Everything about China and it's culture

Everything about China and it's culture

Along with ABCs, some learn Chinese

Daria Taubin, 6, a first-grader at the Driscoll School in Brookline, during a Chinese lesson. ‘‘I teach my mom every word I really know,’’ she said.
Daria Taubin, 6, a first-grader at the Driscoll School in Brookline, during a Chinese lesson. ‘‘I teach my mom every word I really know,’’ she said.

All first-graders at the Driscoll School can write numbers 1 through 10, name the colors, and talk about plants and the solar system — in Mandarin Chinese.

They began studying Chinese in kindergarten.

Chinese, a language most school systems don’t offer until high school, if at all, is becoming popular in elementary classrooms around Greater Boston, as well as elsewhere in the nation. Spanish still reigns as the most popular language, but parents and lawmakers hope that Chinese soon will become commonly taught. School systems are starting the lessons with the youngest students in hope they learn the language well enough to compete in the new world economy, as China becomes an economic and political superpower.

During the last two to five years, schools in Sharon and Brookline have started elementary Chinese programs. Milton and Needham school systems offer Chinese before or after school. Belmont began offering Chinese instruction to all of its fifth-graders this year. The Carlisle school system is considering adding a pilot program in Chinese for elementary students this fall, and Amherst wants to add Chinese instruction for kindergartners in fall 2006.

The Asia Society in New York City estimates that about 24,000 of the 49.5 million elementary and high school students in the United States are studying Chinese, even though nearly 1.3 billion people speak Chinese in the world; the smallest proportion of US students studying the language are in elementary school. By comparison, more than 1 million students study French, a language spoken by 80 million people worldwide.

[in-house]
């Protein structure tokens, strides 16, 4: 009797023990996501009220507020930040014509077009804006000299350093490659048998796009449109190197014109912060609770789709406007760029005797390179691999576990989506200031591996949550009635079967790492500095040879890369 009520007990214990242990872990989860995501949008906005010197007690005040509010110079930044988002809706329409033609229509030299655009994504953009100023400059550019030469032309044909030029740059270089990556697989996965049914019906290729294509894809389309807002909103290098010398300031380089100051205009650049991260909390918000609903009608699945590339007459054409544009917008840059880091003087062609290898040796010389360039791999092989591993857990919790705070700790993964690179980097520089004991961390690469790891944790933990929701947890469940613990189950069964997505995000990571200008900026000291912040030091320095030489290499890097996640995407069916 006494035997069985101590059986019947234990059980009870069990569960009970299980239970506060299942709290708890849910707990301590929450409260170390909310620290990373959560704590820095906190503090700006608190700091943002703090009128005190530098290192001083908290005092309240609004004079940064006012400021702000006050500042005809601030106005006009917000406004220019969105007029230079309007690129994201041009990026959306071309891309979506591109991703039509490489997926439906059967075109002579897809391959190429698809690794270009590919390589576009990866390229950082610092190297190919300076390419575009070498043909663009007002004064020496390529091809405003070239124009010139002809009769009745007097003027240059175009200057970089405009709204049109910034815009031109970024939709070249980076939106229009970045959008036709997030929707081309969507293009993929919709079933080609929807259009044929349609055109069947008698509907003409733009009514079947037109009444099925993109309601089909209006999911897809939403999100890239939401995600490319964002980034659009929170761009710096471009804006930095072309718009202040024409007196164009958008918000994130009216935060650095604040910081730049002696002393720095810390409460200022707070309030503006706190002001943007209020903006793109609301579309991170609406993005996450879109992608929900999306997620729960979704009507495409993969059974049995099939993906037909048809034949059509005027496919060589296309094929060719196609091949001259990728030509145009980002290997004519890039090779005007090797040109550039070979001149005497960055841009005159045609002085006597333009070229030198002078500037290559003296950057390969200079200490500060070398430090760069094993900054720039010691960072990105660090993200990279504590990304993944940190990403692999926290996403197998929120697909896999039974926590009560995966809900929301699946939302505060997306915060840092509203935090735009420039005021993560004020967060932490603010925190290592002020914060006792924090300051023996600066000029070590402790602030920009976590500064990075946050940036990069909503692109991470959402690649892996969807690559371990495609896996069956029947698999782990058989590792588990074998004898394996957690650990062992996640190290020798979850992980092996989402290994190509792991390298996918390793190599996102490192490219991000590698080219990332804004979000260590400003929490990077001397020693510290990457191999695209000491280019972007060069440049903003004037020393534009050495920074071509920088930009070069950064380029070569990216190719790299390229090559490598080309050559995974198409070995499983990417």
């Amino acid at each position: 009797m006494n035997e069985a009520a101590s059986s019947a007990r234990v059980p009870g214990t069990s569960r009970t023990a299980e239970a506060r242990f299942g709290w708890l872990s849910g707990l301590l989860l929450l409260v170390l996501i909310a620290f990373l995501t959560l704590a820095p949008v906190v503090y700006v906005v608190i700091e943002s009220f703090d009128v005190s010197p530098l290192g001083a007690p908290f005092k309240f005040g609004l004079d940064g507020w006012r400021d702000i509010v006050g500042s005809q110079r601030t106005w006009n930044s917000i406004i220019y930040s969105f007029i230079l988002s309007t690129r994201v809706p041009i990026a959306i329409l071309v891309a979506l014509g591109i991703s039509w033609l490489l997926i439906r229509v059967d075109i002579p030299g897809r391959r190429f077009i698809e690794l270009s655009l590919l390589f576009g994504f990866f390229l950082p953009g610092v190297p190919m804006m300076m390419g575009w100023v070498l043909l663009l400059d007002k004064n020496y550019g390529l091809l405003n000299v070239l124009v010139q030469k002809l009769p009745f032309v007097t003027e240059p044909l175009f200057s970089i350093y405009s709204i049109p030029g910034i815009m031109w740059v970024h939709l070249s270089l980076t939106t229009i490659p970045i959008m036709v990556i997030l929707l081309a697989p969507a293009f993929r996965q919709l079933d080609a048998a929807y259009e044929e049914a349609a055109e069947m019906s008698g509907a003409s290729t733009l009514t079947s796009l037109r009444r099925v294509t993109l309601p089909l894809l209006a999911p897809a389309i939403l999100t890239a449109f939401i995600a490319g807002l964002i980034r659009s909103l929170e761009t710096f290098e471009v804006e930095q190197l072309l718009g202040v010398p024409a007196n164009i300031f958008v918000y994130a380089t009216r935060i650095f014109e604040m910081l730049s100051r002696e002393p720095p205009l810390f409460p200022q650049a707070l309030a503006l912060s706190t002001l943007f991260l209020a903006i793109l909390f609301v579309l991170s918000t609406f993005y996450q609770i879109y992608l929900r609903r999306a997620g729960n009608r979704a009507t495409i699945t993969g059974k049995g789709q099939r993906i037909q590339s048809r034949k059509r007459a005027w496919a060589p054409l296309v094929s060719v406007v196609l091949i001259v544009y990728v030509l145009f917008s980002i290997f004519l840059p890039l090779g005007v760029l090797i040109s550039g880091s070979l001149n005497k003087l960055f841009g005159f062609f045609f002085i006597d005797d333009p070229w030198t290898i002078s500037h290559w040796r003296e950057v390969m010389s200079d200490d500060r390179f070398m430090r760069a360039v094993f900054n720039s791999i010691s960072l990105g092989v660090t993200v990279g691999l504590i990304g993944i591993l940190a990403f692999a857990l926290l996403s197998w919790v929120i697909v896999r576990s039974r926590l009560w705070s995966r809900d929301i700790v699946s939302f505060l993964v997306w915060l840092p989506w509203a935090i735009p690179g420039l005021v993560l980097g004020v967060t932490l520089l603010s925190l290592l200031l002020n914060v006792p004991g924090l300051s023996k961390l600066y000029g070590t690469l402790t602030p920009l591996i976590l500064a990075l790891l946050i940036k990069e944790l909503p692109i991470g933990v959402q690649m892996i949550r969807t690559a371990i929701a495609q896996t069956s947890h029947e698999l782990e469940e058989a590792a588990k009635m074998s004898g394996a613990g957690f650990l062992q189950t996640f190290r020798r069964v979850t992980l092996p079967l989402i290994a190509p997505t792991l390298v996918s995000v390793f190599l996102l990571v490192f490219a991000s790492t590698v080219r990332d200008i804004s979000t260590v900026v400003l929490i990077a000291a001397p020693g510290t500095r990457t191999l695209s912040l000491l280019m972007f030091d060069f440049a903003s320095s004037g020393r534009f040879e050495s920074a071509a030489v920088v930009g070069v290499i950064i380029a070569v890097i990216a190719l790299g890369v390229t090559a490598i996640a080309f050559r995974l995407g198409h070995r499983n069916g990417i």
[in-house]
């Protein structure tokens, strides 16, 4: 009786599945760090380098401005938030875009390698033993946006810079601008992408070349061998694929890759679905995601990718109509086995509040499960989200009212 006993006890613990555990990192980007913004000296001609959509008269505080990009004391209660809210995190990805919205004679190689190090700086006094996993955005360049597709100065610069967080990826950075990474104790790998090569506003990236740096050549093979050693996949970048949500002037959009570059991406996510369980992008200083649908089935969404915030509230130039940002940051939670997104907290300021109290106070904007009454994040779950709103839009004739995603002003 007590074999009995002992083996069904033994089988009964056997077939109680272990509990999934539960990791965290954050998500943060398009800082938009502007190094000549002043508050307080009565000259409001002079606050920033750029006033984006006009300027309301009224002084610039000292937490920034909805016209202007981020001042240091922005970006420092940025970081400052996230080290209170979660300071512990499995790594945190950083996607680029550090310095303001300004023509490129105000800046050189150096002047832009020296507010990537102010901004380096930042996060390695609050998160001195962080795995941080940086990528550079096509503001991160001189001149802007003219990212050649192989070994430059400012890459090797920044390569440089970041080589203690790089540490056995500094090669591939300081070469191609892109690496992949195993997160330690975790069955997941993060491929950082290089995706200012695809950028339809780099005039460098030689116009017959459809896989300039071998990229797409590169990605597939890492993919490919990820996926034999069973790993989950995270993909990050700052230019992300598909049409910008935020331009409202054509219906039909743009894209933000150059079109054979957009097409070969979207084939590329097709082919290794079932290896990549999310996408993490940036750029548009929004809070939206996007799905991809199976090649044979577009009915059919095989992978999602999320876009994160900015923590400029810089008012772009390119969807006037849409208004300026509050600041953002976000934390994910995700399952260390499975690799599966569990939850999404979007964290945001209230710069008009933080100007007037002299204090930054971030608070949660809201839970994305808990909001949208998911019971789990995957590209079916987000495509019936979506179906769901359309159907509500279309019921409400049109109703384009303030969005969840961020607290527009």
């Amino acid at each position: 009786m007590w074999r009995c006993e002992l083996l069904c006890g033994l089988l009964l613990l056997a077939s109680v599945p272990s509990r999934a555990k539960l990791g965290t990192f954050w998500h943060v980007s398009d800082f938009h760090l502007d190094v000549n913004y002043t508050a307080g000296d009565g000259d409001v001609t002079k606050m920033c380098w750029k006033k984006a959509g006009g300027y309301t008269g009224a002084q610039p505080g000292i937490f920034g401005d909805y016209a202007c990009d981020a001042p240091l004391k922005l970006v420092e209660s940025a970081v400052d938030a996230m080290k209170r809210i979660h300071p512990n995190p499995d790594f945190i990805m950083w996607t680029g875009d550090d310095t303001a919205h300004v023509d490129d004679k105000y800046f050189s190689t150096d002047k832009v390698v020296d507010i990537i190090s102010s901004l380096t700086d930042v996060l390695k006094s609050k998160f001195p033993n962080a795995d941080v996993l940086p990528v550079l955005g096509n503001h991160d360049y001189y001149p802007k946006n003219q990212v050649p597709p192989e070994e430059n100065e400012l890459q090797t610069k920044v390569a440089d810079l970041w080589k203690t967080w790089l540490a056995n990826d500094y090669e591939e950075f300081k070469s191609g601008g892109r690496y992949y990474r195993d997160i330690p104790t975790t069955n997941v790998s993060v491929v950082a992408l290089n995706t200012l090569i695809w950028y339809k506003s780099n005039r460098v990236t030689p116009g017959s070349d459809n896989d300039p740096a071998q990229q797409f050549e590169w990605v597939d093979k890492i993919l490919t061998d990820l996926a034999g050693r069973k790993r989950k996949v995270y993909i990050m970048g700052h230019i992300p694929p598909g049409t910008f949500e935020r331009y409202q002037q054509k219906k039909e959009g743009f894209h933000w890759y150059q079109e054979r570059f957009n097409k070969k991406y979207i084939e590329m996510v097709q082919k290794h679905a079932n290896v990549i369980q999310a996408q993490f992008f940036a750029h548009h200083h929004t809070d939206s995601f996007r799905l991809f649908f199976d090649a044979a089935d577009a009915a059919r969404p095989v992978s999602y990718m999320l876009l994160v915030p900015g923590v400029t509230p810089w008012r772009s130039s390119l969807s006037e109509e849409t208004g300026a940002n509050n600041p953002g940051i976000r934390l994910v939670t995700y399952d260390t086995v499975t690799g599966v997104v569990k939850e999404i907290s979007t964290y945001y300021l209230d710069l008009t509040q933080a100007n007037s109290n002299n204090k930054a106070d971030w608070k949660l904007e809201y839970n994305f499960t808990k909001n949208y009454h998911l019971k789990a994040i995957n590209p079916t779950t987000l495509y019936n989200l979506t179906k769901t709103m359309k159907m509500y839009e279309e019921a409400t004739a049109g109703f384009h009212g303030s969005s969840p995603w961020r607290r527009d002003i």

”China just is going to be a future power," said Marie Doyle, Carlisle superintendent. ”It behooves us to make sure the children are really studying the culture, the customs, and the language. The more they know, the more successful they will be in the business world."

Educators say early exposure to Chinese is critical. Chinese takes nearly three times as long as Spanish to master, according to the Foreign Service Institute, which trains American diplomats for the State Department. It takes 1,300 hours to achieve proficiency in speaking Chinese, while people need 480 hours to become proficient in French and Spanish.

At the Michael Driscoll School, which began its elementary Chinese program five years ago, about half of the students switch from Chinese to Spanish in the seventh grade. But first-grader Daria Taubin said she plans to continue learning Chinese through high school.

”I want to keep learning, learning, learning and then go to China," said the 6-year-old. ”I teach my mom every word I really know."

Her classmate Ibi Agba, who speaks a Nigerian dialect at home, said Chinese has been hard to learn because some of the sentences are too long to remember. But the 6-year-old said he likes writing pinyin, the English pronunciations of Chinese words, and impressing his parents ”When I speak Chinese to them, they say, ‘Wow,’ " he said.

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